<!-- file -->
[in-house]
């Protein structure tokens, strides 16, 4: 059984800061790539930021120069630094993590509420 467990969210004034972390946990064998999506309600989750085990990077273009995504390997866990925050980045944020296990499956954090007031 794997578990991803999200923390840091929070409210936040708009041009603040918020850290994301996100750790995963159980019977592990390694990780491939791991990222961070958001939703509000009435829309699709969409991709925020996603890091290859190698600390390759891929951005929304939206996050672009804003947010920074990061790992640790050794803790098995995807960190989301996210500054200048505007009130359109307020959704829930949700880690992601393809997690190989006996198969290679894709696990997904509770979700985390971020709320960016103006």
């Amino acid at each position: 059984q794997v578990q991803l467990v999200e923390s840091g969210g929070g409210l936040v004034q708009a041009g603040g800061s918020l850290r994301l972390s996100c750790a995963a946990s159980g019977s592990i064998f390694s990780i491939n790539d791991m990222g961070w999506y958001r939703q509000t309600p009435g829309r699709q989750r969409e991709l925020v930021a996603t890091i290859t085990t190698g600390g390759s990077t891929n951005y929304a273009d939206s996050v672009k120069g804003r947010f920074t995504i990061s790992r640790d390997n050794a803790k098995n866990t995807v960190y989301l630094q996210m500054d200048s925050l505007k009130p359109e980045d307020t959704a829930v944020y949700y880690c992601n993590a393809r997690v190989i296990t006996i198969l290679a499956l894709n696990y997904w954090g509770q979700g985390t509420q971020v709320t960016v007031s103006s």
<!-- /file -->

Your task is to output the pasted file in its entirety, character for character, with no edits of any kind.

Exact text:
[in-house]
């Protein structure tokens, strides 16, 4: 059984800061790539930021120069630094993590509420 467990969210004034972390946990064998999506309600989750085990990077273009995504390997866990925050980045944020296990499956954090007031 794997578990991803999200923390840091929070409210936040708009041009603040918020850290994301996100750790995963159980019977592990390694990780491939791991990222961070958001939703509000009435829309699709969409991709925020996603890091290859190698600390390759891929951005929304939206996050672009804003947010920074990061790992640790050794803790098995995807960190989301996210500054200048505007009130359109307020959704829930949700880690992601393809997690190989006996198969290679894709696990997904509770979700985390971020709320960016103006």
């Amino acid at each position: 059984q794997v578990q991803l467990v999200e923390s840091g969210g929070g409210l936040v004034q708009a041009g603040g800061s918020l850290r994301l972390s996100c750790a995963a946990s159980g019977s592990i064998f390694s990780i491939n790539d791991m990222g961070w999506y958001r939703q509000t309600p009435g829309r699709q989750r969409e991709l925020v930021a996603t890091i290859t085990t190698g600390g390759s990077t891929n951005y929304a273009d939206s996050v672009k120069g804003r947010f920074t995504i990061s790992r640790d390997n050794a803790k098995n866990t995807v960190y989301l630094q996210m500054d200048s925050l505007k009130p359109e980045d307020t959704a829930v944020y949700y880690c992601n993590a393809r997690v190989i296990t006996i198969l290679a499956l894709n696990y997904w954090g509770q979700g985390t509420q971020v709320t960016v007031s103006s």